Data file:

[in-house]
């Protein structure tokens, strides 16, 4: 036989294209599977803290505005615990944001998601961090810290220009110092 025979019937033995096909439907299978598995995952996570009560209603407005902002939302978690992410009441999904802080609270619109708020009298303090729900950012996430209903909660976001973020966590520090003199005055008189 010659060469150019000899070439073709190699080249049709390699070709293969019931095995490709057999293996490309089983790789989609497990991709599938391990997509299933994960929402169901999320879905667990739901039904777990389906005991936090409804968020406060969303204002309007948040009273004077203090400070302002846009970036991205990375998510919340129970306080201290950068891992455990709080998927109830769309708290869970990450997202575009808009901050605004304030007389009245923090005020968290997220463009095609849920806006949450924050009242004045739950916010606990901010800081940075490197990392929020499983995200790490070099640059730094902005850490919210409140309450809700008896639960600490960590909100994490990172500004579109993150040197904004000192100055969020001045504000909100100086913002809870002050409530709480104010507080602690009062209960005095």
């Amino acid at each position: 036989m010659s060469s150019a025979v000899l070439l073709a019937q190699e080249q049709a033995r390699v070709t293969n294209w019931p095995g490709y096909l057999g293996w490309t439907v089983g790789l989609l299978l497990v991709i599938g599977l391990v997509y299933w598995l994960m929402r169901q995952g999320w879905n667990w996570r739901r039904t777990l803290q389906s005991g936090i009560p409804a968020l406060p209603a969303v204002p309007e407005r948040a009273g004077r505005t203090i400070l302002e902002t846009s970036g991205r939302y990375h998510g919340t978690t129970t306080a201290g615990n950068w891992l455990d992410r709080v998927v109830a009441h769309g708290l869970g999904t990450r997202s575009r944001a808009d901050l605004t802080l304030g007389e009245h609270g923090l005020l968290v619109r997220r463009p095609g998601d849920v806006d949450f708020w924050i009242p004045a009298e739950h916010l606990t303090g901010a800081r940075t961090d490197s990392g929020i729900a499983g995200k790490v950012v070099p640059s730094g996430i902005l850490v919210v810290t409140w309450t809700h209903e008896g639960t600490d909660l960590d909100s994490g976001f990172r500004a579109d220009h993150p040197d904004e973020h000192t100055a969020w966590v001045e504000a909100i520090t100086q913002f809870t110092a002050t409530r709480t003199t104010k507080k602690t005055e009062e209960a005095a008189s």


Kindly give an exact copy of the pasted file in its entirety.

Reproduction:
[in-house]
């Protein structure tokens, strides 16, 4: 036989294209599977803290505005615990944001998601961090810290220009110092 025979019937033995096909439907299978598995995952996570009560209603407005902002939302978690992410009441999904802080609270619109708020009298303090729900950012996430209903909660976001973020966590520090003199005055008189 010659060469150019000899070439073709190699080249049709390699070709293969019931095995490709057999293996490309089983790789989609497990991709599938391990997509299933994960929402169901999320879905667990739901039904777990389906005991936090409804968020406060969303204002309007948040009273004077203090400070302002846009970036991205990375998510919340129970306080201290950068891992455990709080998927109830769309708290869970990450997202575009808009901050605004304030007389009245923090005020968290997220463009095609849920806006949450924050009242004045739950916010606990901010800081940075490197990392929020499983995200790490070099640059730094902005850490919210409140309450809700008896639960600490960590909100994490990172500004579109993150040197904004000192100055969020001045504000909100100086913002809870002050409530709480104010507080602690009062209960005095």
């Amino acid at each position: 036989m010659s060469s150019a025979v000899l070439l073709a019937q190699e080249q049709a033995r390699v070709t293969n294209w019931p095995g490709y096909l057999g293996w490309t439907v089983g790789l989609l299978l497990v991709i599938g599977l391990v997509y299933w598995l994960m929402r169901q995952g999320w879905n667990w996570r739901r039904t777990l803290q389906s005991g936090i009560p409804a968020l406060p209603a969303v204002p309007e407005r948040a009273g004077r505005t203090i400070l302002e902002t846009s970036g991205r939302y990375h998510g919340t978690t129970t306080a201290g615990n950068w891992l455990d992410r709080v998927v109830a009441h769309g708290l869970g999904t990450r997202s575009r944001a808009d901050l605004t802080l304030g007389e009245h609270g923090l005020l968290v619109r997220r463009p095609g998601d849920v806006d949450f708020w924050i009242p004045a009298e739950h916010l606990t303090g901010a800081r940075t961090d490197s990392g929020i729900a499983g995200k790490v950012v070099p640059s730094g996430i902005l850490v919210v810290t409140w309450t809700h209903e008896g639960t600490d909660l960590d909100s994490g976001f990172r500004a579109d220009h993150p040197d904004e973020h000192t100055a969020w966590v001045e504000a909100i520090t100086q913002f809870t110092a002050t409530r709480t003199t104010k507080k602690t005055e009062e209960a005095a008189s």